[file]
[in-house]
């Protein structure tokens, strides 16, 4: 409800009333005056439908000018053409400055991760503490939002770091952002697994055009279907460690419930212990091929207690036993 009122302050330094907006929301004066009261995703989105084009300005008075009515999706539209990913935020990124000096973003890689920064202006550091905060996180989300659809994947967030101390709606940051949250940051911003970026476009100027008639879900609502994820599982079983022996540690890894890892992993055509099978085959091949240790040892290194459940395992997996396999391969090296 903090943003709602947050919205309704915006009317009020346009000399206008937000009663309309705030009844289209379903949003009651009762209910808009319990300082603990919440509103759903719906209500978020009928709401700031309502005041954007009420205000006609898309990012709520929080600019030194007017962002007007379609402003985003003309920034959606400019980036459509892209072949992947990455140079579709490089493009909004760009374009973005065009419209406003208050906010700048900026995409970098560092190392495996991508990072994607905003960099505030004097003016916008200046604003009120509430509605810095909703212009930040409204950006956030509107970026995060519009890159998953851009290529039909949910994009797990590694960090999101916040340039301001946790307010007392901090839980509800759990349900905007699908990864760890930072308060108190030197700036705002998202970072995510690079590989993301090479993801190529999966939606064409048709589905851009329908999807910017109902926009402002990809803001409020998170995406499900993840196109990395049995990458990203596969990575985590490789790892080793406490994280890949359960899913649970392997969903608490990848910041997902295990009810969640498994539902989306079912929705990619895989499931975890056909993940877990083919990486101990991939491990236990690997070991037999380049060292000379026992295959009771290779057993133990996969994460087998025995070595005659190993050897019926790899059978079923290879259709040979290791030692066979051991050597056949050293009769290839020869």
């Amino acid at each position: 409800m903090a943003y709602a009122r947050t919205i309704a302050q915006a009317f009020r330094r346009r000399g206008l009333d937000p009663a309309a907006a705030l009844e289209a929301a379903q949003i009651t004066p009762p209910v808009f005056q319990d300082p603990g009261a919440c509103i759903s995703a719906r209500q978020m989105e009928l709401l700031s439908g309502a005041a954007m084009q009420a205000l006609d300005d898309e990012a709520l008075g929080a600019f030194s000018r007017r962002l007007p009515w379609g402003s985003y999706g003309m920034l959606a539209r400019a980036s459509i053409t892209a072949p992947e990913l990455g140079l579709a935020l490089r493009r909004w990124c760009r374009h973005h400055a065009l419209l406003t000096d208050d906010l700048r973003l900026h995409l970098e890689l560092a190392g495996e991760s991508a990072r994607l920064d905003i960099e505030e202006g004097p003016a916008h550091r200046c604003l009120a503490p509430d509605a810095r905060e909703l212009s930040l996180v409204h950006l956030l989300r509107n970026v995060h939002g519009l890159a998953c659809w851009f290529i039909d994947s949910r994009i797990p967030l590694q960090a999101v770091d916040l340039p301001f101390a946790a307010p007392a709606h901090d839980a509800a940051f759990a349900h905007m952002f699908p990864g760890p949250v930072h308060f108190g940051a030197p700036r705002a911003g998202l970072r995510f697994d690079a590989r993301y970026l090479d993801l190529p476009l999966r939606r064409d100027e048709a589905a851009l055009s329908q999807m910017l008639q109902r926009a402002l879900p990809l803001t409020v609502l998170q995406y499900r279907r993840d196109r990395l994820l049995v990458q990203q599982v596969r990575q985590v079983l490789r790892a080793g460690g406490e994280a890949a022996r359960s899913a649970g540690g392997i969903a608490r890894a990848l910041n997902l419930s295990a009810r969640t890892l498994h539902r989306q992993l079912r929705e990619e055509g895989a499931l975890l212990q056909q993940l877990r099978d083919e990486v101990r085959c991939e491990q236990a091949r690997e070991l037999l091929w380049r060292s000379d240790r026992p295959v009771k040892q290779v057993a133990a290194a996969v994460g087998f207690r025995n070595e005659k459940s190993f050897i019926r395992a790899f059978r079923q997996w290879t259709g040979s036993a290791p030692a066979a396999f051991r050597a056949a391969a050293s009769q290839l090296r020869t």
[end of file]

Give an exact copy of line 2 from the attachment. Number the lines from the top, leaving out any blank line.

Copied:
């Protein structure tokens, strides 16, 4: 409800009333005056439908000018053409400055991760503490939002770091952002697994055009279907460690419930212990091929207690036993 009122302050330094907006929301004066009261995703989105084009300005008075009515999706539209990913935020990124000096973003890689920064202006550091905060996180989300659809994947967030101390709606940051949250940051911003970026476009100027008639879900609502994820599982079983022996540690890894890892992993055509099978085959091949240790040892290194459940395992997996396999391969090296 903090943003709602947050919205309704915006009317009020346009000399206008937000009663309309705030009844289209379903949003009651009762209910808009319990300082603990919440509103759903719906209500978020009928709401700031309502005041954007009420205000006609898309990012709520929080600019030194007017962002007007379609402003985003003309920034959606400019980036459509892209072949992947990455140079579709490089493009909004760009374009973005065009419209406003208050906010700048900026995409970098560092190392495996991508990072994607905003960099505030004097003016916008200046604003009120509430509605810095909703212009930040409204950006956030509107970026995060519009890159998953851009290529039909949910994009797990590694960090999101916040340039301001946790307010007392901090839980509800759990349900905007699908990864760890930072308060108190030197700036705002998202970072995510690079590989993301090479993801190529999966939606064409048709589905851009329908999807910017109902926009402002990809803001409020998170995406499900993840196109990395049995990458990203596969990575985590490789790892080793406490994280890949359960899913649970392997969903608490990848910041997902295990009810969640498994539902989306079912929705990619895989499931975890056909993940877990083919990486101990991939491990236990690997070991037999380049060292000379026992295959009771290779057993133990996969994460087998025995070595005659190993050897019926790899059978079923290879259709040979290791030692066979051991050597056949050293009769290839020869």